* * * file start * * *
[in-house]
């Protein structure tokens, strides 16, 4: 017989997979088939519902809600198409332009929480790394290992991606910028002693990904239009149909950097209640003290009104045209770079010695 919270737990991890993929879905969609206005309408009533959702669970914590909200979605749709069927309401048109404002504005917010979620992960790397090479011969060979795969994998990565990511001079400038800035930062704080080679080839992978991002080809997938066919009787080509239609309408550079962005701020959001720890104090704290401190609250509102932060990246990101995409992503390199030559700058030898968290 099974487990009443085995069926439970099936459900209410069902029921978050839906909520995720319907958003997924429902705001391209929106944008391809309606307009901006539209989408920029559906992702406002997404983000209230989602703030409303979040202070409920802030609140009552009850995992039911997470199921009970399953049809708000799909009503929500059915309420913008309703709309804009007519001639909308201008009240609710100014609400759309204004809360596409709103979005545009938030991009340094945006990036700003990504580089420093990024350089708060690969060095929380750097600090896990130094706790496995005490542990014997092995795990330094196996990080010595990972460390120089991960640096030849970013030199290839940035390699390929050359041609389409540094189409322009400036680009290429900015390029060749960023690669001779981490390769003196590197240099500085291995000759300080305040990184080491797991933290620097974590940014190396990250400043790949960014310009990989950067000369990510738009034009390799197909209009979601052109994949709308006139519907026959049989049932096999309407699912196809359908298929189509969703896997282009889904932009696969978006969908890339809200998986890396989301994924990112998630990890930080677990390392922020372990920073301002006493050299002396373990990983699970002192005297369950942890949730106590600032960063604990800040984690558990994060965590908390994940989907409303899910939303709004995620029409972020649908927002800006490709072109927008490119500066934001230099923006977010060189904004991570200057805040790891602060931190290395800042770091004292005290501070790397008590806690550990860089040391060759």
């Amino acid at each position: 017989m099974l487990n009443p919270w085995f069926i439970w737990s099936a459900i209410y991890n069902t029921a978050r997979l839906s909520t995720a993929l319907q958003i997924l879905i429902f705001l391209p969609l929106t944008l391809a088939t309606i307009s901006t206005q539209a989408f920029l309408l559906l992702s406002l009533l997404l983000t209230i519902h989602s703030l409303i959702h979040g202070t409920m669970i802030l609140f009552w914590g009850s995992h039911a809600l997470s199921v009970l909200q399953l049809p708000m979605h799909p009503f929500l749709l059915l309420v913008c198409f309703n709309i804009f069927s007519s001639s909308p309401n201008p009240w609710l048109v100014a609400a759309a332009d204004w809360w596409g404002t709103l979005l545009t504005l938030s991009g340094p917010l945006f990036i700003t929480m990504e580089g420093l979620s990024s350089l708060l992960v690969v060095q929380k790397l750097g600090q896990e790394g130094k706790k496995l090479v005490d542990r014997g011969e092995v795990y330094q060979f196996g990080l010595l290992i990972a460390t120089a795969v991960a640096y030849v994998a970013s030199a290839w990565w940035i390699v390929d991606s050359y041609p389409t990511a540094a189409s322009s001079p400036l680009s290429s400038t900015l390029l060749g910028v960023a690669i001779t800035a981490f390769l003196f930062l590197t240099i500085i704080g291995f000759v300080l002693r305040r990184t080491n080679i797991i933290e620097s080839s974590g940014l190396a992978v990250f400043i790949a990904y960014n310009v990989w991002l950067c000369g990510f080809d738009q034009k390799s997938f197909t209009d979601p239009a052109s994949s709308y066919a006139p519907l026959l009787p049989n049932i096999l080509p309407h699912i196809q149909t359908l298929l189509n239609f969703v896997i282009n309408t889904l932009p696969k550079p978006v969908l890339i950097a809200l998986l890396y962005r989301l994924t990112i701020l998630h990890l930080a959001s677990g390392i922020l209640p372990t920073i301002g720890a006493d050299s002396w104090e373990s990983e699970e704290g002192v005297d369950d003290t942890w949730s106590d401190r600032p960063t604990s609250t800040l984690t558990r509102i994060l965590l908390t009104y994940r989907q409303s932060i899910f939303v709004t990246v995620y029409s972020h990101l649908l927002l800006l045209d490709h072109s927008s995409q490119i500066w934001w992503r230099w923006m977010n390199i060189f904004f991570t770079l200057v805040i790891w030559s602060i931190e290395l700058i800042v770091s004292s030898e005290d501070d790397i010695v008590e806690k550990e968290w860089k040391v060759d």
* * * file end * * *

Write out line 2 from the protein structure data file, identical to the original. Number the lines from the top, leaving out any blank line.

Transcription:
């Protein structure tokens, strides 16, 4: 017989997979088939519902809600198409332009929480790394290992991606910028002693990904239009149909950097209640003290009104045209770079010695 919270737990991890993929879905969609206005309408009533959702669970914590909200979605749709069927309401048109404002504005917010979620992960790397090479011969060979795969994998990565990511001079400038800035930062704080080679080839992978991002080809997938066919009787080509239609309408550079962005701020959001720890104090704290401190609250509102932060990246990101995409992503390199030559700058030898968290 099974487990009443085995069926439970099936459900209410069902029921978050839906909520995720319907958003997924429902705001391209929106944008391809309606307009901006539209989408920029559906992702406002997404983000209230989602703030409303979040202070409920802030609140009552009850995992039911997470199921009970399953049809708000799909009503929500059915309420913008309703709309804009007519001639909308201008009240609710100014609400759309204004809360596409709103979005545009938030991009340094945006990036700003990504580089420093990024350089708060690969060095929380750097600090896990130094706790496995005490542990014997092995795990330094196996990080010595990972460390120089991960640096030849970013030199290839940035390699390929050359041609389409540094189409322009400036680009290429900015390029060749960023690669001779981490390769003196590197240099500085291995000759300080305040990184080491797991933290620097974590940014190396990250400043790949960014310009990989950067000369990510738009034009390799197909209009979601052109994949709308006139519907026959049989049932096999309407699912196809359908298929189509969703896997282009889904932009696969978006969908890339809200998986890396989301994924990112998630990890930080677990390392922020372990920073301002006493050299002396373990990983699970002192005297369950942890949730106590600032960063604990800040984690558990994060965590908390994940989907409303899910939303709004995620029409972020649908927002800006490709072109927008490119500066934001230099923006977010060189904004991570200057805040790891602060931190290395800042770091004292005290501070790397008590806690550990860089040391060759």